How to write a song – The Two Methods
To start off, it is safe to say that the method of songwriting is a relative one. Some say it is better to first write the words, and then to attach a melody to it, where others believe in first getting the melody and then to think about what words fits it best. That being said, before even thinking about the above-mentioned strategies, it is important to know that all songs are born from creativity far beyond the physical realm. Let’s discuss the challenges and advantages of each method.
Method 1: First words, then the Melody
This method is quite famous among the non-musicians, mainly because of the fact that they feel comfortable with words and not necessarily the music part of the process. Not all poets or writers have the talent to play any instrument, nor to apply their voice to the challenge. That being said, there is absolutely nothing wrong with this way of writing songs, in fact, most of these writers are successful in the music industry as songwriters behind the scenes for the musicians and/or artist in the limelight. Still, it is necessary to present you as a reader with some challenges and advantages regarding this method, to subsequently give you a well- informed picture of songwriting.
The challenges include, but are not limited, to the following:
- By writing the words first, can create an art piece that is brilliant on its own, but does not fit in the mould of a song. A song is a combination of lyrics and music. The song needs to be written and created in such a way, that the one part makes room for the other. Have you ever tried to put two unteachable people together? Not one of them will learn anything from the other. This is mostly the same type of occurrence in music when you put two rounded off writing and music pieces together. One will not always make or give room for the other.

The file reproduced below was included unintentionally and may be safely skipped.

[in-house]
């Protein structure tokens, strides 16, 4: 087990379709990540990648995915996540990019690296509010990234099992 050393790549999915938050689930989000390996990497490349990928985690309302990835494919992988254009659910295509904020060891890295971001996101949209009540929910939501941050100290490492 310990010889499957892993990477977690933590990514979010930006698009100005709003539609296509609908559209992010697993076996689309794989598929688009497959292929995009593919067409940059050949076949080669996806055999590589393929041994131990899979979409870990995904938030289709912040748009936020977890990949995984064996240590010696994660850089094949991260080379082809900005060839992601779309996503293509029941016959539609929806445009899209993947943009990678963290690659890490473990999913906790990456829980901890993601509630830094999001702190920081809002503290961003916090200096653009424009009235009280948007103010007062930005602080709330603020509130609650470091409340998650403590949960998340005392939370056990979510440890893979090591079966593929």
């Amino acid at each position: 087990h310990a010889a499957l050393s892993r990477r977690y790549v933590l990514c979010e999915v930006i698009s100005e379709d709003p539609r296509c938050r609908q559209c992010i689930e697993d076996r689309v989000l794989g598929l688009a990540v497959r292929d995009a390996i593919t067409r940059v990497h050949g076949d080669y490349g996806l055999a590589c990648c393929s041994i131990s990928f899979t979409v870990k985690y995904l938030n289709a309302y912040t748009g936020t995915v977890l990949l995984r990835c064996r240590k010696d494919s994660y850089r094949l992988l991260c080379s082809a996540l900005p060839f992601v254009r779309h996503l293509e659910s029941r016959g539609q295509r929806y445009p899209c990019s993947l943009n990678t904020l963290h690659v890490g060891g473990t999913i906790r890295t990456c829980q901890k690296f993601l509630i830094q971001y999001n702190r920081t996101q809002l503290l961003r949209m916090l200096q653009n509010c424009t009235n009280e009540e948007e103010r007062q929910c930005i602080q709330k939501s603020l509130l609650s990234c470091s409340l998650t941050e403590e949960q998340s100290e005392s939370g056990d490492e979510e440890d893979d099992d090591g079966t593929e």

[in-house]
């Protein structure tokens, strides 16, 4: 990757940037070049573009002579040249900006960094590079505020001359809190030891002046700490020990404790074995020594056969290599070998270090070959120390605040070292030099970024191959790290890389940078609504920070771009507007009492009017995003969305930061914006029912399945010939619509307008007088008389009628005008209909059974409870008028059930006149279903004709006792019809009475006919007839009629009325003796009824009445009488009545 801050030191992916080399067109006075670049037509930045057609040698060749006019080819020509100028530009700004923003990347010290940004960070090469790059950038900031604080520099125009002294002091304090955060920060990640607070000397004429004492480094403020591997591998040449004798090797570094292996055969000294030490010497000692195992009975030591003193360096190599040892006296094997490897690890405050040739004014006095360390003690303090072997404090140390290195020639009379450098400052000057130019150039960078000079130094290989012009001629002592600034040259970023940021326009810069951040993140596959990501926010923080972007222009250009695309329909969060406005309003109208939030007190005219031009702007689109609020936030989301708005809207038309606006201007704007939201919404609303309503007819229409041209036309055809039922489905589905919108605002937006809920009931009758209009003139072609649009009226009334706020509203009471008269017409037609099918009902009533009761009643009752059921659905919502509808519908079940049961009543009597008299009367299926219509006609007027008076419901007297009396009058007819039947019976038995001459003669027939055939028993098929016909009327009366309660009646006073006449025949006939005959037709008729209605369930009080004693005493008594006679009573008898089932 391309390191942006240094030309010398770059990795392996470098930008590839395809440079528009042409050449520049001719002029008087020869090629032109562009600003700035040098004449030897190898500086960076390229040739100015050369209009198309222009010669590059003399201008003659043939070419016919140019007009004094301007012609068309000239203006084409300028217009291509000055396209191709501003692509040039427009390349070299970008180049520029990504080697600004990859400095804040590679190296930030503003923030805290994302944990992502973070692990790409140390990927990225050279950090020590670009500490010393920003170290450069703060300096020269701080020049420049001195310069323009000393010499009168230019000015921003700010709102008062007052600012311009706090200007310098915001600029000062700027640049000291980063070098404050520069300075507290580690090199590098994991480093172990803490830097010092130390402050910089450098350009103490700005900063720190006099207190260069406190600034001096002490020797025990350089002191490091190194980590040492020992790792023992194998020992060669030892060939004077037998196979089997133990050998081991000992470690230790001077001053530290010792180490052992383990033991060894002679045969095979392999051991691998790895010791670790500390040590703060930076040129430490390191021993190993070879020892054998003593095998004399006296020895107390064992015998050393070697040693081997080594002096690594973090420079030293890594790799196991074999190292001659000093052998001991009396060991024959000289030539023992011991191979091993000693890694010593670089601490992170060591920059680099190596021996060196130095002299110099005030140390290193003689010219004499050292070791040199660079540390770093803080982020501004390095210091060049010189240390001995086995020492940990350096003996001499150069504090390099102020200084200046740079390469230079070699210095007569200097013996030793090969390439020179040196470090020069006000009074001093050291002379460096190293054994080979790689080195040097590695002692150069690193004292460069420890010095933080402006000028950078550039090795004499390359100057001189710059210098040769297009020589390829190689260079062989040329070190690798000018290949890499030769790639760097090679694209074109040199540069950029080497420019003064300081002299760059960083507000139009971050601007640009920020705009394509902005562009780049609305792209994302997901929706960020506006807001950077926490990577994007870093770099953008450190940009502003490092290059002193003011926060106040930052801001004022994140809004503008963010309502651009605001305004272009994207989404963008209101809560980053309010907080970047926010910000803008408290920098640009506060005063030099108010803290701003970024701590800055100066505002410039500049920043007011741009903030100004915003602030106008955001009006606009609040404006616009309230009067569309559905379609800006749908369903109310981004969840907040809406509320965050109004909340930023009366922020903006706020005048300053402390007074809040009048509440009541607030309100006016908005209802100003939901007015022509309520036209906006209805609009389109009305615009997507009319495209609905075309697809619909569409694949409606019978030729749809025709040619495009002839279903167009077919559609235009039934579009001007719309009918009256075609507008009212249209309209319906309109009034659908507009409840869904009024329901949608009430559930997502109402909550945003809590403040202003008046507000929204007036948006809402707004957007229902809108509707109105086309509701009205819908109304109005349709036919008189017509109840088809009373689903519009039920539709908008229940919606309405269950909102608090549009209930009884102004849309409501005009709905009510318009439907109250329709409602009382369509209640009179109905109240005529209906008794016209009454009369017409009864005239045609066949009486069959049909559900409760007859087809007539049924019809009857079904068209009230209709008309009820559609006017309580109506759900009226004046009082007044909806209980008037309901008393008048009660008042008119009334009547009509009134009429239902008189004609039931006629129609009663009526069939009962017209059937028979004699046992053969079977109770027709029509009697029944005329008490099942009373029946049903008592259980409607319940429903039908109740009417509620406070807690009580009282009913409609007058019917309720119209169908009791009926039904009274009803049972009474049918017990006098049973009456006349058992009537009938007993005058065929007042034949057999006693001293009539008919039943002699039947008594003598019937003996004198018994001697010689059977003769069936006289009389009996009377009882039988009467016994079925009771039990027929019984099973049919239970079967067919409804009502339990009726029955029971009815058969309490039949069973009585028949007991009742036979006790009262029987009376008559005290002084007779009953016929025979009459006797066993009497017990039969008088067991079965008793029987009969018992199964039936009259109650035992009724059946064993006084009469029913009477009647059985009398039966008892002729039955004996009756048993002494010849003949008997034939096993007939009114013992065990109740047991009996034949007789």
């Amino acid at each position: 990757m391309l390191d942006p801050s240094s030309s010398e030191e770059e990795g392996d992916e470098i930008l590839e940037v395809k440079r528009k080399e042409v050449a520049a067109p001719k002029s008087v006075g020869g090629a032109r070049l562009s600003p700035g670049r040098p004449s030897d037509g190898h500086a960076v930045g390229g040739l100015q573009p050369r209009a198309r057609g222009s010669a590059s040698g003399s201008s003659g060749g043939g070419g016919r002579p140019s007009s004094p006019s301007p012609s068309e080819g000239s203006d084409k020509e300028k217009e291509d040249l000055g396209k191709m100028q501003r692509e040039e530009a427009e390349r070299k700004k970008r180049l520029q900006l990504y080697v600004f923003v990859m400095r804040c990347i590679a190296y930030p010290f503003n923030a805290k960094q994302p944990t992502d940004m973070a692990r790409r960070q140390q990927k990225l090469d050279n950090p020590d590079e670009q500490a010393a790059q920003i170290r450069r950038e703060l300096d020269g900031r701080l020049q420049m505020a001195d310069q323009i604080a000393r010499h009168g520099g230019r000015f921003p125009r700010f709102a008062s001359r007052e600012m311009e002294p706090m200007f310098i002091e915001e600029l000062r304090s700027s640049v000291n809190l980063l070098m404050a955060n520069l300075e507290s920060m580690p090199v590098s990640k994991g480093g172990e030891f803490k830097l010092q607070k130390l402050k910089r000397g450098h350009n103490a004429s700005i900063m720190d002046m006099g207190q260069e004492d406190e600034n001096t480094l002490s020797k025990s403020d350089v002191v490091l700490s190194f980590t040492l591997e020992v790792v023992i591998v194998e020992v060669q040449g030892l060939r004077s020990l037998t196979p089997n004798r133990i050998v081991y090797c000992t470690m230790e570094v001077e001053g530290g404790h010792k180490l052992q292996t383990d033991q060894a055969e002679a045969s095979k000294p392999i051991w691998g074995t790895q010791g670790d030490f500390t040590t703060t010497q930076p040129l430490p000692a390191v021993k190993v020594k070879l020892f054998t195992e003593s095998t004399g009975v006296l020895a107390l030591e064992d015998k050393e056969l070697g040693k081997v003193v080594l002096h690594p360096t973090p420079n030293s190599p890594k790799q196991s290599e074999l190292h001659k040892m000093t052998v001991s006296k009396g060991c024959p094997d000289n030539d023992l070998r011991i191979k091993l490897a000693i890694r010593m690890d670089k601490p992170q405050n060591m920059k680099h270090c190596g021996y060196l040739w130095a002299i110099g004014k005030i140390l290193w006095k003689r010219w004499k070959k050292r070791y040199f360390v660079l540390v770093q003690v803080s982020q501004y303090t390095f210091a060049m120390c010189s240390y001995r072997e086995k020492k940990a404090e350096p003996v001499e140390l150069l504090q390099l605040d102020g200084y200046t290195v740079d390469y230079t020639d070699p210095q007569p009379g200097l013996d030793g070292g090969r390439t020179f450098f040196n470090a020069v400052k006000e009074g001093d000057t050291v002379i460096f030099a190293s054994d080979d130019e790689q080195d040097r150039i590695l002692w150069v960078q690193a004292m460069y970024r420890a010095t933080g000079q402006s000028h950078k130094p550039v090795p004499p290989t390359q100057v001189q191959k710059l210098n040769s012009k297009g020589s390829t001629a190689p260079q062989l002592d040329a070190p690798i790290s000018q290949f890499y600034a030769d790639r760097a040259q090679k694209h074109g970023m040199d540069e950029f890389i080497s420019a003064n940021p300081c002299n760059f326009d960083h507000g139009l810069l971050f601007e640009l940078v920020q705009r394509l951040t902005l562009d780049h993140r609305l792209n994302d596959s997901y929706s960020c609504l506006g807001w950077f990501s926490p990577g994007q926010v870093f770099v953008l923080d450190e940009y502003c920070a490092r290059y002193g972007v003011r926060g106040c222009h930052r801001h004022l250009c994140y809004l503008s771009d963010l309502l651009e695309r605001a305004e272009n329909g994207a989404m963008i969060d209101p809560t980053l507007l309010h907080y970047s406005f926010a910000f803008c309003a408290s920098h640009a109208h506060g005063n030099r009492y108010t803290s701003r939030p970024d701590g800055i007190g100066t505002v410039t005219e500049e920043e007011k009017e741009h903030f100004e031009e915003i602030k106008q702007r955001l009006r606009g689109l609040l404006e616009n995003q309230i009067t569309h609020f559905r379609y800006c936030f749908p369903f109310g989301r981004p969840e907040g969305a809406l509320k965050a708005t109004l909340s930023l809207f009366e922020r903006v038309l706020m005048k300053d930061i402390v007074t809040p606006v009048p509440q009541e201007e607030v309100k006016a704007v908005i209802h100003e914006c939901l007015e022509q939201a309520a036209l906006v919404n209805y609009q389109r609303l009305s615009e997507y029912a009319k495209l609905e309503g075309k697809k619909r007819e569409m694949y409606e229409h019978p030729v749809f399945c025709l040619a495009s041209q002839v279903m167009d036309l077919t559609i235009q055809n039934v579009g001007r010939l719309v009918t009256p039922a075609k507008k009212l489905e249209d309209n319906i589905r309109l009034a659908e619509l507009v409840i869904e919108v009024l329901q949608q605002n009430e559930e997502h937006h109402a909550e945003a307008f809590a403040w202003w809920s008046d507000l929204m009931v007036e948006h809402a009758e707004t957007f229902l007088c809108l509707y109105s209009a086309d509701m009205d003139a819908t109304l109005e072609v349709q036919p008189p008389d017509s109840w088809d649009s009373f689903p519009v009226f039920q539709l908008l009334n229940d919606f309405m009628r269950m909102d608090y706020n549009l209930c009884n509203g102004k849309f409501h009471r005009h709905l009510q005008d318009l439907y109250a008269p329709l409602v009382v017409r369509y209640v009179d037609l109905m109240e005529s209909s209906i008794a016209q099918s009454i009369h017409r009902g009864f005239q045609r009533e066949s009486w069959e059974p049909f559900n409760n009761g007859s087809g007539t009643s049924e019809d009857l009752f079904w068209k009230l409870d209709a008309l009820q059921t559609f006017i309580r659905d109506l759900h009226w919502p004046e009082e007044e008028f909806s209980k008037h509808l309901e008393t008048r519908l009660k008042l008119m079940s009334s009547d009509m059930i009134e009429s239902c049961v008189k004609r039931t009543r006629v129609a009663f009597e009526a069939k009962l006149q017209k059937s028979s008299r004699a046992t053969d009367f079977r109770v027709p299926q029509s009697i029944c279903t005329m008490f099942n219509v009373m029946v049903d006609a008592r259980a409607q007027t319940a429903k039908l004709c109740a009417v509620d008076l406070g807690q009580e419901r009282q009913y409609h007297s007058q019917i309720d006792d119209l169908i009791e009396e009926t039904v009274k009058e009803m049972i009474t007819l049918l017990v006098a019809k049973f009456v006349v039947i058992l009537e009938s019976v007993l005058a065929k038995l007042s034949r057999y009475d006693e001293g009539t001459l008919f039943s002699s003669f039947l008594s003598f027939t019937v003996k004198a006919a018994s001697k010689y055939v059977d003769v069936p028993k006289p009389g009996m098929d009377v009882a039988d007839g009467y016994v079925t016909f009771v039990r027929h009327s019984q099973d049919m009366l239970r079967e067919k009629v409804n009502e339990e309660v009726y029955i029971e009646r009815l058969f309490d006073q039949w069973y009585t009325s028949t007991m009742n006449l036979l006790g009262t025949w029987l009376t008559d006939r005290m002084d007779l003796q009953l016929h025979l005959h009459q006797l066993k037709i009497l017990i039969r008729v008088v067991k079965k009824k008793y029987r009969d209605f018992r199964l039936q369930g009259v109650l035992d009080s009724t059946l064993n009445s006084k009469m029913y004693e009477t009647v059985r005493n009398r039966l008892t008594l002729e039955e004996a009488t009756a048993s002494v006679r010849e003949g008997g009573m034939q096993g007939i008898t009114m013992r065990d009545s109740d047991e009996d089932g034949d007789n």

- Secondly, if you as the creator firstly write, you can almost certainly expect the words to change when combining it with the melody. At first instance it does not sound too bad, but what if you have written a song in such a way that it requires the sentences to work in conjunction with one other (line upon line).
- Thirdly, it is more difficult (for me, and maybe for you) to get a catchy melody to suit your well thought out words.
- Lastly, it is common that when writing a song before the melody, you try to feel clever with your word choice by using lengthy words, which again does not normally fit in with the song imagined. The general rule is that a word must not contain more than 3-4 syllables.
- If you are thinking of just writing a rough piece, and you are satisfied with the fact that the wording can change, it is a good thing to write it down when you get that creative insight. This shortens the song process, especially if writing does not come to you naturally.
- Secondly, it creates certainty and clarity of what the type of song will be and subsequently, gives direction as to what music to be added. If you write a worship- or love song, it will be highly recommended that you do not use many minor chords (like E minor) when singing of love, but rather use them when you sing about heartbreak. (I will do an article and session on what chords to use where)
- Lastly, in general, the words will end up to be less corny when writing it first, since the primary focus was the words when the song was created
Now that you have read some aspects of the writing-first method, I will discuss the melody-first method in the next article. Last-mentioned method is mostly the go-to choice, especially if you play music by ear.